Stars: Mark Wahlberg, Taylor Kitsch, Emile Hirsch, Ben Foster, Yousuf Azami, Ali Suliman, Eric Bana, Alexander Ludwig, Dan Bilzerian, Jerry Ferrara, Rick Vargas, Scott Elrod | Written and Directed by Peter Berg
Director Peter Berg is not shy about letting the intentions of his latest film Lone Survivor be known. From the opening shots of real life Navy Seals undergoing intense physical and psychological training it is apparent Berg is using this to showcase the bravery of the men and women who volunteer to protect their country. Lone Survivor depicts the real life story of the botched ‘Operation Red Wings’ where four Navy Seals attempted to capture and kill a high ranking member of the Taliban.
This is certainly a story that needs to be told, and Berg does the story justice by crafting some of the most intense battle sequences since Black Hawk Down. You will feel the sharp sting of the hurtling bullets, the crunch of the snapping bones, and the brutal agony these soldiers went through.
Berg ‘s gesture is unquestionably a noble one, however his unyielding dedication to his cause also blurs his perspective. While Lone Survivor has the action to rival Black Hawk Down, there is no attempt to add a perspective beyond a superficial level. We know these men are elite soldiers. We know these men are brave. We know these men are heroes. We do not know who these men are beyond that.
Casting a movie star the likes of Mark Wahlberg does come off as an odd choice for a film so intent on authenticity. Wahlberg plays Marcus Luttrell who was also the author of the novel the book adapts. Performance wise he is a bit uneven. He loses some of that Hollywood charm so you can buy him in this role. When the part calls for some heavy lifting near the end it does not go as well. Wahlberg has never been an actor who could properly convey extreme emotion without feeling cartoonish. He is more apt for playing that even keel presence.
Joining this cast is also Peter Berg alum Taylor Kitsch. After Kitsch was much-maligned for the failures of Battleship and John Carter it is refreshing to see him in this type of role as it is a more proper fit for his talents. Joining him is Ben Foster playing the oddball like only he can and Emile Hirsch. All these actors did enough to fill their roles, but there wasn’t any performance that really stood out. Most were not given a great deal to work with.
Berg does not go very deep with these characters. He shows small tidbits like a desire to enter the horse industry and a hope to pick out future home furnishings that humanizes these characters. You also see where the reverence these men share comes from, although it shies away from looking at anything deeper than straightforward comradery.
What the film does show is how easily a well-planned mission can go awry. Operation Red Wing started off well enough, but it shortly ran into communication issues due to the nearby mountains. Shortly thereafter a run-in with a group of goat herders places them in a no-win situation. They can either execute the unarmed prisoners or let them go, which would allow them to warn the nearby Taliban. With no chance of backup they chose to let them go and quickly find themselves in one hell of a gunfight.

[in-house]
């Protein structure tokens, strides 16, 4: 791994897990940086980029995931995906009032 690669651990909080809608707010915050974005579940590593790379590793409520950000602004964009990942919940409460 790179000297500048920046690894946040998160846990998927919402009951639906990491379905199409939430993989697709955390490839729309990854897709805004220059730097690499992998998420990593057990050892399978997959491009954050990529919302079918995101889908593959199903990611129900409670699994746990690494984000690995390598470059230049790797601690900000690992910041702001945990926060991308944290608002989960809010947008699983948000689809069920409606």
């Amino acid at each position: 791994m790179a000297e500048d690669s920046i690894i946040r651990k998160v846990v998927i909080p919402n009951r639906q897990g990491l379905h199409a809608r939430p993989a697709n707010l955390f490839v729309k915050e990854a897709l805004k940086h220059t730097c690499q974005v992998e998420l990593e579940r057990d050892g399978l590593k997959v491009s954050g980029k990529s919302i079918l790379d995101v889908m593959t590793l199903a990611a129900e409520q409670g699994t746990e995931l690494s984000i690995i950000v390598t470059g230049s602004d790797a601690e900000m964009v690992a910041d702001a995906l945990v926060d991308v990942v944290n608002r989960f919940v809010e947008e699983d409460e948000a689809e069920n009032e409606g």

That gunfight was where the film shined the most. The final half of the film becomes one elongated set piece as the situation continues to worsen for these soldiers. Relentlessly they were put through absolute hell. Death was almost a welcome comfort compared to the situation they were facing. Watching these men literally tumble down the sides of mountains as they tried to escape enemy gun fire was painful to endure. The sound design, editing, and stun work meshed together to make those moments unforgettable. Right when you think you are being allowed a reprieve the action would only amp up to a higher level.
Although the action is not without its faults, as it would stop being a gritty war movie and seep into overblown action film territory. An overuse of slow motion and a tawdry score added an unneeded element of roaring cheer. That over emphasis is where movie like Lone Survivor and Act of Valor fail, and where films like Zero Dark Thirty and The Hurt Locker succeed. It becomes so celebratory that the validity in the actions begins to diminish.
Propaganda may be too strong of a word, but some may see it as such. Peter Berg may have forgotten, just because something really happened does not mean it will feel real. Especially in the last twenty minutes he becomes too reliant on the “Based on a True Story” caveat as he dials the melodrama too high. Luckily, the rest of the film does not suffer from the same fate as that closing segment. He is more focused on showcasing the amazing sacrifice these men made.
In all honestly reviewing a movie of this nature does feel off-putting. I am just some schlub who watches movies and writes about them. Who am I to criticize a story about Navy Seals who show more bravery waking up in the morning than I have in my entire life? Well, at the end of the day this is still a movie. These are actors not Navy Seals, and even though the basis comes from a true story it is still of work of fiction. An indictment on this movie is obviously not an indictment on the reality. Peter Berg was able to craft a well-intentioned action film that will keep you riveted. He just was not able to make much more than that.